Photo Credit: Jennie Anne Benigas



February 2017

“How would you like to sell your artwork here?”


Roberta Boria, French Twist Boutique, 1098 Pleasant Street, Tatnuck Square, Worcester, Massachusetts.

Alternative Venues for Artists and Poets

Dear Reader,

When we poets and artists labor over our work, we do so in a state of creative energy. We poke and prod the stanzas or compositions and finally arrive at “This is done.” Now what?

After finishing a poem, we may decide that the time is right to test it in public. Poets sign up for open mics, arrange readings at libraries, bookstores, and go anywhere a group might gather to listen to poetry. We submit work to journals. After several years, a critical mass of poetry grows and a manuscript might seem realistic. So begins the work of revision and organization, followed by publication and, you guessed it, finding venues to read and sell books.

“The Perfect Venue,” a chapter from my book, The little O, the earth: Travel Journals, Art & Poems, explores the idea of traditional and alternative places to show artwork. “Artists need to exhibit work in many different locations: my résumé lists group and solo shows in galleries, museums, bookstores, colleges, libraries, cultural and community centers, historical sites, store fronts, a television station, restaurants, a delivery truck converted into an art gallery on wheels, and on my webite”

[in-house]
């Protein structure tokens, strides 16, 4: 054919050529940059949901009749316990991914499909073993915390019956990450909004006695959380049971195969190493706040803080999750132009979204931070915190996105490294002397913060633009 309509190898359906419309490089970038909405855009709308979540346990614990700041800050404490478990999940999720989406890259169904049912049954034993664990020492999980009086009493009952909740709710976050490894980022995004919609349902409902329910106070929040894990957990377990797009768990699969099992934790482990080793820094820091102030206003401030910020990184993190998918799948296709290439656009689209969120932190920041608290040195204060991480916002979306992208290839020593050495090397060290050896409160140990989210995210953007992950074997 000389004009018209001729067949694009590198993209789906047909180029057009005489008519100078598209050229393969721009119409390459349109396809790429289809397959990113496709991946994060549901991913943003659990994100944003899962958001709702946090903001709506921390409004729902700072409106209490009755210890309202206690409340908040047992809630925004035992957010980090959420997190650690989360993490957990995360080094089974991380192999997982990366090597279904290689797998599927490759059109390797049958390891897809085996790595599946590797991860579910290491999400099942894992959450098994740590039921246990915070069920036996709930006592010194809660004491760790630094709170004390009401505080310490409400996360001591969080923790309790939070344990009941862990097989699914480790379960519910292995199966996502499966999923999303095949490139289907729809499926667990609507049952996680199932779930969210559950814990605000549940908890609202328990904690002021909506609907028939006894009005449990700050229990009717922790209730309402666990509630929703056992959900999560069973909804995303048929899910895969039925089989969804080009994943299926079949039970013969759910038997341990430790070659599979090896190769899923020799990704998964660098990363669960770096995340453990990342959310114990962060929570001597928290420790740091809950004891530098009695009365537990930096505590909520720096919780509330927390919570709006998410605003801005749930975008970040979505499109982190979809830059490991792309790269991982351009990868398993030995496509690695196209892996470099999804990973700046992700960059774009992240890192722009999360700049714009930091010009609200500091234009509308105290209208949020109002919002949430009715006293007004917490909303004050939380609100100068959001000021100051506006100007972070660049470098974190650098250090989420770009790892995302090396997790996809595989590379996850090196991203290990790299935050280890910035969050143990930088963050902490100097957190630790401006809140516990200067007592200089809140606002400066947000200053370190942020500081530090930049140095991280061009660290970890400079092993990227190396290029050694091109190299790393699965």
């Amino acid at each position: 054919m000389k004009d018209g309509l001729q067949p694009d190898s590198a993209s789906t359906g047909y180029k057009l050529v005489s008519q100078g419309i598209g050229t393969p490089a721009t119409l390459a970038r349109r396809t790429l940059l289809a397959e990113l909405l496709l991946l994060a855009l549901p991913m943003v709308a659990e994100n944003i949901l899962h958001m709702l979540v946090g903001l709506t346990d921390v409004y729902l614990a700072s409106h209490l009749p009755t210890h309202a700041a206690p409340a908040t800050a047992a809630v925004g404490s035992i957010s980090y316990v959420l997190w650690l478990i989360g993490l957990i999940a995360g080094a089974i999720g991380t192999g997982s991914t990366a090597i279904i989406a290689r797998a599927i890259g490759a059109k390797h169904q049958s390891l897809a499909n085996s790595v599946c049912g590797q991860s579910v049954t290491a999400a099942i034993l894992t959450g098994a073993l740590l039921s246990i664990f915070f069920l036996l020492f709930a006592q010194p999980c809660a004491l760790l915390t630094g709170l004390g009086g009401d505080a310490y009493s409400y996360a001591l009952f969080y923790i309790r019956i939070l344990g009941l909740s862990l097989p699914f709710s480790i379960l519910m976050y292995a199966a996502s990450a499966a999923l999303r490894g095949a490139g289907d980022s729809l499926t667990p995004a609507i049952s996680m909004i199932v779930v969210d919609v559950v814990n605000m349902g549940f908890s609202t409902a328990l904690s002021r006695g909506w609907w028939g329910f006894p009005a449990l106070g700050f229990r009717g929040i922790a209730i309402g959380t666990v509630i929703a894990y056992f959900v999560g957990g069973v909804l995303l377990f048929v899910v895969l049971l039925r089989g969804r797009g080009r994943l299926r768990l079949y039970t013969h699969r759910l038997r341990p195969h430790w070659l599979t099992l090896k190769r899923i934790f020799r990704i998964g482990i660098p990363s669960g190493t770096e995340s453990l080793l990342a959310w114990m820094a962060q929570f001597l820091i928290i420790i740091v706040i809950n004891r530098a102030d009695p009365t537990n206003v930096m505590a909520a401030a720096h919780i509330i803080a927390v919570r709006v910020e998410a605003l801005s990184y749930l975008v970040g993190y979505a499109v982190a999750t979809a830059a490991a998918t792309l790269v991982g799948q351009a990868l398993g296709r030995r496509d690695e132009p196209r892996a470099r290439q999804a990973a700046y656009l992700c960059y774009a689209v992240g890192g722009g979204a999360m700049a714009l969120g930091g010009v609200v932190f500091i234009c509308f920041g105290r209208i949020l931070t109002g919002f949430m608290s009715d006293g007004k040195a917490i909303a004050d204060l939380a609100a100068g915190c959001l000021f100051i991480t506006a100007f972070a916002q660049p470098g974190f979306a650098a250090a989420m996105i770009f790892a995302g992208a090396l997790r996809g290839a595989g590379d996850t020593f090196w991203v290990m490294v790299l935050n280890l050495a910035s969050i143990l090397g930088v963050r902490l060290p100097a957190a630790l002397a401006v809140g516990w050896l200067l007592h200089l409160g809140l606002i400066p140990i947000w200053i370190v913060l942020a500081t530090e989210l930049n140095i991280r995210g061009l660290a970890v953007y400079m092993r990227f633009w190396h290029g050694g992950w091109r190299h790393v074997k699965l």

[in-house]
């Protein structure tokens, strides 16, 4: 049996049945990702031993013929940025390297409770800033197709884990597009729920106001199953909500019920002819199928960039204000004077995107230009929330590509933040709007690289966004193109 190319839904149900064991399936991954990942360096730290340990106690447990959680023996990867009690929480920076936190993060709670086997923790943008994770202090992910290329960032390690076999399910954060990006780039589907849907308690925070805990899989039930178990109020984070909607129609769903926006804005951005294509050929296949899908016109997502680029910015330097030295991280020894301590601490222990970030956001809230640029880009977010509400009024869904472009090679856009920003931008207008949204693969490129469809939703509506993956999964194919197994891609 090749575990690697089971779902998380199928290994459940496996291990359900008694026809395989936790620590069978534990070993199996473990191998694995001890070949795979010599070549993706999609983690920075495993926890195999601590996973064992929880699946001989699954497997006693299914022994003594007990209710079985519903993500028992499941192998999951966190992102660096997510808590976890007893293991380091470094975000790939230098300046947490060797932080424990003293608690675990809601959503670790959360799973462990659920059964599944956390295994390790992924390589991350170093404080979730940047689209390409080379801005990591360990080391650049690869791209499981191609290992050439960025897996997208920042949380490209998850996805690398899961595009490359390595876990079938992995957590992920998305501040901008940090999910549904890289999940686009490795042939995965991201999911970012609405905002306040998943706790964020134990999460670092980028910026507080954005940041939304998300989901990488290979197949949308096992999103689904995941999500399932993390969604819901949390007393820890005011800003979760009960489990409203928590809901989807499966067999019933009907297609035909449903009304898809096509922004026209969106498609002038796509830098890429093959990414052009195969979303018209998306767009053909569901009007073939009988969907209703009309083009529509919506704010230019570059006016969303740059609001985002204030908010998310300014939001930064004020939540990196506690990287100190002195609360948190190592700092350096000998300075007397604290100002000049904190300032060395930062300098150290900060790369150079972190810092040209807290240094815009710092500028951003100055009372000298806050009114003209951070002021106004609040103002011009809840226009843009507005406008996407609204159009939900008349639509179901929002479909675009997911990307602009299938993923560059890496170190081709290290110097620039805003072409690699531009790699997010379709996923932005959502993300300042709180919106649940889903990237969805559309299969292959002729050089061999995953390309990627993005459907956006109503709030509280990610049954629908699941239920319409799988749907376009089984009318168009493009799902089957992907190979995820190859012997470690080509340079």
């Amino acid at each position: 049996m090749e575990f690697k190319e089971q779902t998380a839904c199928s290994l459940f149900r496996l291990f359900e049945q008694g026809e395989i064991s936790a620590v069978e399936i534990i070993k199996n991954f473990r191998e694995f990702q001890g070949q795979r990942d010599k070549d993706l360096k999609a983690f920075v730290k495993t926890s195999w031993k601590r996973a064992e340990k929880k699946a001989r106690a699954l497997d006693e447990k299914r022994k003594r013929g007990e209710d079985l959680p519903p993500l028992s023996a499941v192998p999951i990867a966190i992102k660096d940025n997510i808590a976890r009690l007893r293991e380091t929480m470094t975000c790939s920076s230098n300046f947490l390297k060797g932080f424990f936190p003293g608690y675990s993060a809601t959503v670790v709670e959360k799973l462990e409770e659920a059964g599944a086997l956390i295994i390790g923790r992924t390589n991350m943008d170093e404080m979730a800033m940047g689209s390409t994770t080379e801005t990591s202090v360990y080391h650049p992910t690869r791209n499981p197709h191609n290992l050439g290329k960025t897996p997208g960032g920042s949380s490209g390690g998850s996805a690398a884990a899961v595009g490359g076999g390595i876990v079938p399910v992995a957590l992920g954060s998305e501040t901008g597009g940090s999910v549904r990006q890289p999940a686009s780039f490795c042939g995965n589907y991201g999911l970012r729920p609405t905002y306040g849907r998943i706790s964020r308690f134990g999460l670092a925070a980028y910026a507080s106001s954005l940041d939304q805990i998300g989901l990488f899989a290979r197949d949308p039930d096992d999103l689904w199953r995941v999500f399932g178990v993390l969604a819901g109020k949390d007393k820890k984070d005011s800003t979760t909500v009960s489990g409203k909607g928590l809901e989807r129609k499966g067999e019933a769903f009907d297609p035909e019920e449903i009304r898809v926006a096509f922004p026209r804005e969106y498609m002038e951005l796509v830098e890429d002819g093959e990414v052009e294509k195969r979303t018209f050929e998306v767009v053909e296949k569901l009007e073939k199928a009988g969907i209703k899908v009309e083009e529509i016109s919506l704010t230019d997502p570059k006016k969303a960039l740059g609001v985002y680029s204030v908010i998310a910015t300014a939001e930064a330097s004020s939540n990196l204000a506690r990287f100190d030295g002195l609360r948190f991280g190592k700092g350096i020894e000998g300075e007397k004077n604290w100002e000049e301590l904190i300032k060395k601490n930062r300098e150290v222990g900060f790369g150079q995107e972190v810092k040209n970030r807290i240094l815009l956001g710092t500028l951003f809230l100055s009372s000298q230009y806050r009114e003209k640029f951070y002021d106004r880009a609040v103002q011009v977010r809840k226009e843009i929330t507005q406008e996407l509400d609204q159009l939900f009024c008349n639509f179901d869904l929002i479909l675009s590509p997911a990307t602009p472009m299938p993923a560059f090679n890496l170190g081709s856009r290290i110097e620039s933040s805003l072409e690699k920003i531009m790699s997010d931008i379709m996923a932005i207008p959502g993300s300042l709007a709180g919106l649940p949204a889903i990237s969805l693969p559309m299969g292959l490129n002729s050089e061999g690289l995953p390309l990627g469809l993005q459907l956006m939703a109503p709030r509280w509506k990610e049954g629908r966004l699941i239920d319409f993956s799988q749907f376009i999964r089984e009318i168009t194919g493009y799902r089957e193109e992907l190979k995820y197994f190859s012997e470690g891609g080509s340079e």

Last month, I added a new alternative venue: a clothing boutique. One of my favorite places to shop in Worcester is the French Twist Boutique at 1098 Pleasant Street, Tatnuck Square in Worcester, Massachusetts. It ranks high on my list because sisters Roberta and Carolyn Boria know how to attract customers who want to dress in a non-mass market style. The clothes they sell are well-made, with unusual fabrics and stylish cuts that make a statement. When I get out of my workday attire (sweats), I don’t want to look like everyone else.

As proof of Roberta’s expertise as a buyer, I was waiting for my husband, John Gaumond, to line up a photograph in Place de la Concorde in Paris. A group of people visiting the Musée de l’Orangerie walked by, and two women broke out of line, pointed at my jacket/dress and said “Formidable, madam!” I couldn’t wait to get home and tell Roberta and Carolyn.

One day, when I was finishing my holiday shopping at French Twist, Roberta’s face lit up: “How would you like to sell your artwork here?” I returned with samples to show her, and we discussed the details of our new relationship. On December 20th John and I hung 24 pieces of my artwork in the main room of my favorite clothing store!